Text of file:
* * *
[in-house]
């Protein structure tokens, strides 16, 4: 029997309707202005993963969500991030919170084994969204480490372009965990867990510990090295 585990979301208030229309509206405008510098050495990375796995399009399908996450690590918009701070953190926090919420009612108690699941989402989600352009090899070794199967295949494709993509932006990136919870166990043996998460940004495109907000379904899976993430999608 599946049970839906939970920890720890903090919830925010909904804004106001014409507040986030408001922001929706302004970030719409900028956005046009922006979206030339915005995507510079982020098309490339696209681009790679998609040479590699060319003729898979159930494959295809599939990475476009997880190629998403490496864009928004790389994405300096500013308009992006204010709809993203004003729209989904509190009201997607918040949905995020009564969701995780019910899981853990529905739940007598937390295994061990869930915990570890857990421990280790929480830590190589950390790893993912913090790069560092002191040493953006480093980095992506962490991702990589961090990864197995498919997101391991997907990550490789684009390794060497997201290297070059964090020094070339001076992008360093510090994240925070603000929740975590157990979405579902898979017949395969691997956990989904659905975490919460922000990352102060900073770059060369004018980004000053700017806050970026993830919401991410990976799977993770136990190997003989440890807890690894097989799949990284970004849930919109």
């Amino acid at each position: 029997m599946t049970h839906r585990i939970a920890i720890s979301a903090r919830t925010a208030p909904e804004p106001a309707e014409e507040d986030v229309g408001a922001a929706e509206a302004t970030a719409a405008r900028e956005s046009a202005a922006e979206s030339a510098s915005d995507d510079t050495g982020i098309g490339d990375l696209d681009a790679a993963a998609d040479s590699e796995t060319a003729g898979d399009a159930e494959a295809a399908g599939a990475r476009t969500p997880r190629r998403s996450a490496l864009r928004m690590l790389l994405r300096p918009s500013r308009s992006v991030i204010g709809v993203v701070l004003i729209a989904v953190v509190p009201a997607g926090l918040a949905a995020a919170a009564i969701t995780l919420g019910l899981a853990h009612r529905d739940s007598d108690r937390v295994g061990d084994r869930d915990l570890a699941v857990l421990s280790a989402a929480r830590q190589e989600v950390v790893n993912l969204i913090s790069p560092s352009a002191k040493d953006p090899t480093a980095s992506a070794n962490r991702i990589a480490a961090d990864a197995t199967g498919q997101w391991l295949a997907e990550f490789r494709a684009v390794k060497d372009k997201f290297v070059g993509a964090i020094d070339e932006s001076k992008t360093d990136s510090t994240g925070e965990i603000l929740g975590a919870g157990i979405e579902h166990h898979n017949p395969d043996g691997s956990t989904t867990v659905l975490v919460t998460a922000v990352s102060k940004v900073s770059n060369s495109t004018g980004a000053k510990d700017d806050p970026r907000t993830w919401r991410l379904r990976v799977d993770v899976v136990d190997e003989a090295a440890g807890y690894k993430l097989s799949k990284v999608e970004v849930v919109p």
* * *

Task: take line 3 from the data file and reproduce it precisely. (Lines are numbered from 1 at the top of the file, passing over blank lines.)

């Amino acid at each position: 029997m599946t049970h839906r585990i939970a920890i720890s979301a903090r919830t925010a208030p909904e804004p106001a309707e014409e507040d986030v229309g408001a922001a929706e509206a302004t970030a719409a405008r900028e956005s046009a202005a922006e979206s030339a510098s915005d995507d510079t050495g982020i098309g490339d990375l696209d681009a790679a993963a998609d040479s590699e796995t060319a003729g898979d399009a159930e494959a295809a399908g599939a990475r476009t969500p997880r190629r998403s996450a490496l864009r928004m690590l790389l994405r300096p918009s500013r308009s992006v991030i204010g709809v993203v701070l004003i729209a989904v953190v509190p009201a997607g926090l918040a949905a995020a919170a009564i969701t995780l919420g019910l899981a853990h009612r529905d739940s007598d108690r937390v295994g061990d084994r869930d915990l570890a699941v857990l421990s280790a989402a929480r830590q190589e989600v950390v790893n993912l969204i913090s790069p560092s352009a002191k040493d953006p090899t480093a980095s992506a070794n962490r991702i990589a480490a961090d990864a197995t199967g498919q997101w391991l295949a997907e990550f490789r494709a684009v390794k060497d372009k997201f290297v070059g993509a964090i020094d070339e932006s001076k992008t360093d990136s510090t994240g925070e965990i603000l929740g975590a919870g157990i979405e579902h166990h898979n017949p395969d043996g691997s956990t989904t867990v659905l975490v919460t998460a922000v990352s102060k940004v900073s770059n060369s495109t004018g980004a000053k510990d700017d806050p970026r907000t993830w919401r991410l379904r990976v799977d993770v899976v136990d190997e003989a090295a440890g807890y690894k993430l097989s799949k990284v999608e970004v849930v919109p």